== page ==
Little is known about its foundation or history. Herodotus states that the inhabitants of Sybaris who had survived the destruction of their city in 510 BCE took refuge in Laüs and Scidrus. Diodorus Siculus seems to imply that that city had been captured by the Lucanians before or during 390 BCE. He writes that the army of Thurii had repelled a force of the Lucanians which had attacked their territory in 390 BCE. The Lucanians then withdrew to their own territory and Thurians pursued them to lay siege to the "prosperous" town of Laüs. On the way to Laüs the Thurians were ambushed and crushed by the Lucanians.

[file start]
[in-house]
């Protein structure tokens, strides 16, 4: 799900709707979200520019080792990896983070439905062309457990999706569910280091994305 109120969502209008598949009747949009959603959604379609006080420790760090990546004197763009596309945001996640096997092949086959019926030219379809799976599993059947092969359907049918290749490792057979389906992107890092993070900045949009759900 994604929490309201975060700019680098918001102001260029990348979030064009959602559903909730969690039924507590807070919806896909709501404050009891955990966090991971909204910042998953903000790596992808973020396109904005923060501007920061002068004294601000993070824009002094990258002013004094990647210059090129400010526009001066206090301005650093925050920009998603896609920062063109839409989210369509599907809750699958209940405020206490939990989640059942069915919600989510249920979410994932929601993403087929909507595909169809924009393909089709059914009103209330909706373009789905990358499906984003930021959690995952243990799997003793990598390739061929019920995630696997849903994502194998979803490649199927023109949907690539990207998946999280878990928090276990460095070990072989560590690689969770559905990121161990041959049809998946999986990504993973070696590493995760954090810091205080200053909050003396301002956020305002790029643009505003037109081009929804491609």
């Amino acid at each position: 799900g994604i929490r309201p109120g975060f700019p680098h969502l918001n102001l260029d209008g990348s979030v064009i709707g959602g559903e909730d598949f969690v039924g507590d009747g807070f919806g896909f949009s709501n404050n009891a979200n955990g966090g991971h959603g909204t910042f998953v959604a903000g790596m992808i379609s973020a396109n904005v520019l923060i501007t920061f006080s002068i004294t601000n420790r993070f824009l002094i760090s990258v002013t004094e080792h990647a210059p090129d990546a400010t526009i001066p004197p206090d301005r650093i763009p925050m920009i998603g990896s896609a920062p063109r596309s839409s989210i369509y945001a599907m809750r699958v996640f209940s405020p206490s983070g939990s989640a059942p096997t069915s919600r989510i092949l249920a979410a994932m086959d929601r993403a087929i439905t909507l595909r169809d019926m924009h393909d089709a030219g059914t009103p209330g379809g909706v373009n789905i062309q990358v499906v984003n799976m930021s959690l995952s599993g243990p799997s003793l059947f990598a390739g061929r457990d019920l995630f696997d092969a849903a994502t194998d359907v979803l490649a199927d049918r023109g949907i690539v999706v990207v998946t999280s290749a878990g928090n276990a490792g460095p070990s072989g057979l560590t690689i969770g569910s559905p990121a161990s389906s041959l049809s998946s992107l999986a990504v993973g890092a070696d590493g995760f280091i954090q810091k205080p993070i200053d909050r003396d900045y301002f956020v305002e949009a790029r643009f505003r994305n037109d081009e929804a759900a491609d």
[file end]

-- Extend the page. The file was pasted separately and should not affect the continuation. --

Strabo describes the city as still being in existence in his time. He mentions a heroon to Draco, a companion of Odysseus, stood there. The first edition of Strabo's Geographica was published in 7 BCE and the last no later than 23 CE. Pliny the Elder, whose Natural History was published in approximately 77–79 CE, states that the city no longer existed in his time.
The site near Marcellina which is now identified as Laüs was possibly a refoundation of the Greek city by Lucanians on a previously unoccupied site. The city was downsized gradually and abandoned in the second half of the third century BCE. This was probably caused by the Punic Wars, which had a profound impact on the economy of the Tyrrhenian coast. The only material evidence of the Archaic Greek city consists of some silver coins with the legend LAFINON and symbols similar to those of the coins of Sybaris, dated between 500 and 440 BCE.